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(Leah Hogsten | The Salt Lake Tribune) The Smedley Manor home in Bountiful was built in 1883 and now serves as a restaurant, Bistro on Main, April 9, 2013,
Could fourth time be charm for Bountiful’s Smedley Manor?
Bistro on Main » Restaurant owner still working out kinks and plans a summer grand opening.
First Published Apr 22 2013 05:06 pm • Last Updated Apr 22 2013 05:06 pm

Bountiful • The Victorian-era Smedley Manor was designed as a home, one that would accommodate meals for a family and their guests. But Martha Celia hopes to find a lasting home for her bistro there, after three previous restaurants came and went.

James Smedley built the red brick house at 305 N. Main St. in Bountiful in 1893 for his family. It passed from one generation to the next until Smedley’s granddaughter leased it in 2004 to a man who converted the home into Cafe 305.

At a glance

Bistro on Main

Where » 305 N. Main St., Bountiful; 801-294-3327

Hours » Monday-Saturday: 9 a.m. to 9 p.m.; Sunday, 9 a.m. to 2 p.m. (brunch, 10 a.m. to 3 p.m.)

Reservations » Yes

Liquor » Full service

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That was succeeded by Sego Lily’s Cafe, then the family ran the manor as a short-lived barbecue restaurant that changed names a month after it opened. Now it’s in Celia’s hands as Bistro on Main.

"It’s got a lot of charm," said Celia as she sat at a wood table in the parlor during a mid-afternoon lull. The building’s wood floors, two fireplaces, expansive lawn and the cozy charm — everything that makes the Smedley Manor feel like home — is what has drawn entrepreneurs and customers to the quiet reprieve from Bountiful’s chain restaurants. The manor is one of the few eateries in the city that isn’t a franchise. Celia’s customers linger by the fireplace well after finishing their meals to relax and chat.

"It has such a classic kind of perfect, nostalgic look to it. It looks like you’re going over to dinner at grandma’s," said Fred Moesinger, who ran Sego Lily’s Cafe at the manor from 2007 to 2011.

Both Moesinger or Celia had issue with some of the upgrades to the house. Until Celia pulled the pipes away from the walls, they froze in winter. Even the toilets would freeze. The air conditioning used to act strangely — the rooms would be "warm as heck," but the bathrooms would be cold, said Celia’s daughter Christine Connors, who works at the restaurant. And the restaurant’s small kitchen — an add-on — limits the menu and feels like a furnace.

"It gets to 110 to 120 degrees," Celia said. A brick wall traps the heat and the ventilation doesn’t work properly.

She took over the house late last June from Smedley’s descendants, who still own it, but she’s put off a grand opening until she’s worked out the kinks, hopefully sometime this summer.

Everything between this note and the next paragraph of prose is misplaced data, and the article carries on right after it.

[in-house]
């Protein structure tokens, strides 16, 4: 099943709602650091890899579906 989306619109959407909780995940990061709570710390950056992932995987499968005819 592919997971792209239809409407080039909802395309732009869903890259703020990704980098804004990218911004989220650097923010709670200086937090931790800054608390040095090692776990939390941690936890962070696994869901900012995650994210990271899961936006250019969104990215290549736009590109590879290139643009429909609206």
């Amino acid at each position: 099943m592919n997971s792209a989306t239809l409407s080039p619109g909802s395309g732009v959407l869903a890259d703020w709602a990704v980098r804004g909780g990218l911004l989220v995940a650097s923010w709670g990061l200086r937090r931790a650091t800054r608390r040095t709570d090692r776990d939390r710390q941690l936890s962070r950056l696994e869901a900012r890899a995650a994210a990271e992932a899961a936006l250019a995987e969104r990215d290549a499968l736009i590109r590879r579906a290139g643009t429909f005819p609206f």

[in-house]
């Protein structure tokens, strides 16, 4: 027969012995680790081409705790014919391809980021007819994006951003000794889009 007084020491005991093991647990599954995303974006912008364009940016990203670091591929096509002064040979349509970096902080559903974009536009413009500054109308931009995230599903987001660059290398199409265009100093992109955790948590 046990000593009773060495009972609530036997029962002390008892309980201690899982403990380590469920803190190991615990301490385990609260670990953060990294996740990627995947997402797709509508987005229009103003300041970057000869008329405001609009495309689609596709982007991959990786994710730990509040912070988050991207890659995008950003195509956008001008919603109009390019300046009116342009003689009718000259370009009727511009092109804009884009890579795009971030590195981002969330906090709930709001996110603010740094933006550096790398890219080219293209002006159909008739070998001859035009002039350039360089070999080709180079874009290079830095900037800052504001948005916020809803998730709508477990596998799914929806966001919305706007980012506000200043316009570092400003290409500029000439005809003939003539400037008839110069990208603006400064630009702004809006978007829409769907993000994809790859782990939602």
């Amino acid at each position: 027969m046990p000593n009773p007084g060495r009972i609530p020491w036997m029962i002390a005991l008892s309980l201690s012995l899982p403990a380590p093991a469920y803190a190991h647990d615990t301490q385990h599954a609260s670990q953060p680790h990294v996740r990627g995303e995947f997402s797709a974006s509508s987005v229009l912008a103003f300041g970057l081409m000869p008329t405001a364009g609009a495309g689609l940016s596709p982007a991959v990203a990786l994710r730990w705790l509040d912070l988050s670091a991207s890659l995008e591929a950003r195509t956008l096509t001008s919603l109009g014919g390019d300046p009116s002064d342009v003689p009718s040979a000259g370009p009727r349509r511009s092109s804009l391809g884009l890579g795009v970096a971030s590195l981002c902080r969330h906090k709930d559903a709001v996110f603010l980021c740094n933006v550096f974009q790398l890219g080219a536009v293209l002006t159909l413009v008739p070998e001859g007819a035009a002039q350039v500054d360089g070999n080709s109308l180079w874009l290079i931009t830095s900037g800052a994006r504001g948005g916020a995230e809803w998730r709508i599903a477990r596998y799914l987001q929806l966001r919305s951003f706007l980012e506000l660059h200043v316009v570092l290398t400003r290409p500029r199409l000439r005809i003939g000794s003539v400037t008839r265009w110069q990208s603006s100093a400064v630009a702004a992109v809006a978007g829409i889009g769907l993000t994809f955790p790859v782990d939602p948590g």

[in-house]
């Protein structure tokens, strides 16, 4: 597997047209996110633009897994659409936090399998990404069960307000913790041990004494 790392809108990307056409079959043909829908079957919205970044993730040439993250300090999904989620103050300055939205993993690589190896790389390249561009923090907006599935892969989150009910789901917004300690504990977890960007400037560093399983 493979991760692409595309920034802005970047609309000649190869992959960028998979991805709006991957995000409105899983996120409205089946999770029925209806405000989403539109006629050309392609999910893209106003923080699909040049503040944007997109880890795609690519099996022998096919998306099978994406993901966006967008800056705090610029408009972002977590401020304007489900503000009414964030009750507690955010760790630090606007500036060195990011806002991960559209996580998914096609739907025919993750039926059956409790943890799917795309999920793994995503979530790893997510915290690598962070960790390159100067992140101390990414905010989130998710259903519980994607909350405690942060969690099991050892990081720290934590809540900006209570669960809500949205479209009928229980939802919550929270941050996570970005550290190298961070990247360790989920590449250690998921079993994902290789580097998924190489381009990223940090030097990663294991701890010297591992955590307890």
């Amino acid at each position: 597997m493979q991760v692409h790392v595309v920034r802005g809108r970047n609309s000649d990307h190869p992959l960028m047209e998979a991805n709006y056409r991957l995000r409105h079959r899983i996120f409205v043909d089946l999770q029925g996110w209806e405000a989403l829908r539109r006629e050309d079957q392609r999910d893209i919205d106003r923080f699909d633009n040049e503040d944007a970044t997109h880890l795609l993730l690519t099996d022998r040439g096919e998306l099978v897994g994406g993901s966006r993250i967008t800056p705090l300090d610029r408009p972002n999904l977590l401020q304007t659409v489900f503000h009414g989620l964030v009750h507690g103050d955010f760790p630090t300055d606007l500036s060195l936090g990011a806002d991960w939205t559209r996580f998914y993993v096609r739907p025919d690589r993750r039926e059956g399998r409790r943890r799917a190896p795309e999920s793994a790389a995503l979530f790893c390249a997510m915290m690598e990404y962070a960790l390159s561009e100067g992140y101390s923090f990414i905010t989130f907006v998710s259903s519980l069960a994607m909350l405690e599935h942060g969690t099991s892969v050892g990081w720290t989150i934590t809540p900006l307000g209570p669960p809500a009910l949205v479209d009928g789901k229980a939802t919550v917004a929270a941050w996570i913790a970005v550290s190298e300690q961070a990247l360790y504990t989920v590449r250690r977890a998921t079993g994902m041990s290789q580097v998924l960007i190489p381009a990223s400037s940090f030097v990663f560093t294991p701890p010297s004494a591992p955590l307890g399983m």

Richard Smith, who married James Smedley’s granddaughter Alice, admires the old house, with its sloping roof and added porch that blends in well with the original architecture. He’s impressed, too, with how little the interior’s changed through the decades, even after housing several businesses. There are limitations with any renovation, and there were several positive and creative choices, he said.

Customers also praise the home in online reviews, calling it warm and cozy.


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Some of their customers have lived in Bountiful all their lives and remember picking pears off the house’s trees, going to church with James Smedley’s children and helping the family put up their Christmas tree. Now, they come by the old house for a bite. Even Alice Smith, James Smedley’s granddaughter, comes by once or twice a month for a meal.

Attracting new customers can be a challenge. Celia can’t afford much advertising, and the owners get the sense the manor’s exterior gives people the impression that dinner is a more expensive outing than it is. Yelp lists the bistro as moderately priced. The most expensive entree, a steak, will set you back about $20. An average dinner entree is about $15, and appetizers are about $10.

But the owners believe the manor’s recent history, changing hands four times in seven years, also works against them.

"Because of the past restaurants, they don’t have much faith anymore that someone is going to stay," Connors said.

After Sego Lily Cafe closed, Smedley’s descendants put the house up for sale for just shy of $1 million. It’s off the market now that it’s been leased to Celia, and if the family ever tries to sell the house again, she could choose to buy the house when an offer comes up. She isn’t sure yet if she would say yes. She wants to see how her bistro fares for a year or two before making such an investment.

mmcfall@sltrib.com

Twitter: @mikeypanda



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